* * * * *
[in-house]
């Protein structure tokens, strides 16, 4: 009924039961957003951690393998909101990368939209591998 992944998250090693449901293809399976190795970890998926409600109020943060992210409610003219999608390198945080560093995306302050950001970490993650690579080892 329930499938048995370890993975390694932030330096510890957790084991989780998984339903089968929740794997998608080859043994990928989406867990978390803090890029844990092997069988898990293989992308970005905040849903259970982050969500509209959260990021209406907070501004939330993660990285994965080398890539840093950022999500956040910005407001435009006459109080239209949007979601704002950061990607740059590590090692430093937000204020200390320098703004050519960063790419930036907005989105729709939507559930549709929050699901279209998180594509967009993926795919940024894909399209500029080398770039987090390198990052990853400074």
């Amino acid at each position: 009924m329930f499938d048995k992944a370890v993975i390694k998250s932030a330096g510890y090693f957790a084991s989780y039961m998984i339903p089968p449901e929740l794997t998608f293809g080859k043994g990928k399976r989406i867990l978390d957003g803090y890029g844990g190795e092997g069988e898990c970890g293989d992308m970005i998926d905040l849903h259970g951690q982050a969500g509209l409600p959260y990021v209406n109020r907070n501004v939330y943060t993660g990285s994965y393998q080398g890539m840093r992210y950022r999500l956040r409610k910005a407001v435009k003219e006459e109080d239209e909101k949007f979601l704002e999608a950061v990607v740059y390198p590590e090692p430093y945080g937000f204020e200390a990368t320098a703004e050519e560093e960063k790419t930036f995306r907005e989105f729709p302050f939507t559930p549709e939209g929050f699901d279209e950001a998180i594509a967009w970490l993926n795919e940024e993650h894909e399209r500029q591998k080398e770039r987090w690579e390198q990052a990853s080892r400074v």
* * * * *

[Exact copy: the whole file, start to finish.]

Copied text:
[in-house]
């Protein structure tokens, strides 16, 4: 009924039961957003951690393998909101990368939209591998 992944998250090693449901293809399976190795970890998926409600109020943060992210409610003219999608390198945080560093995306302050950001970490993650690579080892 329930499938048995370890993975390694932030330096510890957790084991989780998984339903089968929740794997998608080859043994990928989406867990978390803090890029844990092997069988898990293989992308970005905040849903259970982050969500509209959260990021209406907070501004939330993660990285994965080398890539840093950022999500956040910005407001435009006459109080239209949007979601704002950061990607740059590590090692430093937000204020200390320098703004050519960063790419930036907005989105729709939507559930549709929050699901279209998180594509967009993926795919940024894909399209500029080398770039987090390198990052990853400074």
């Amino acid at each position: 009924m329930f499938d048995k992944a370890v993975i390694k998250s932030a330096g510890y090693f957790a084991s989780y039961m998984i339903p089968p449901e929740l794997t998608f293809g080859k043994g990928k399976r989406i867990l978390d957003g803090y890029g844990g190795e092997g069988e898990c970890g293989d992308m970005i998926d905040l849903h259970g951690q982050a969500g509209l409600p959260y990021v209406n109020r907070n501004v939330y943060t993660g990285s994965y393998q080398g890539m840093r992210y950022r999500l956040r409610k910005a407001v435009k003219e006459e109080d239209e909101k949007f979601l704002e999608a950061v990607v740059y390198p590590e090692p430093y945080g937000f204020e200390a990368t320098a703004e050519e560093e960063k790419t930036f995306r907005e989105f729709p302050f939507t559930p549709e939209g929050f699901d279209e950001a998180i594509a967009w970490l993926n795919e940024e993650h894909e399209r500029q591998k080398e770039r987090w690579e390198q990052a990853s080892r400074v």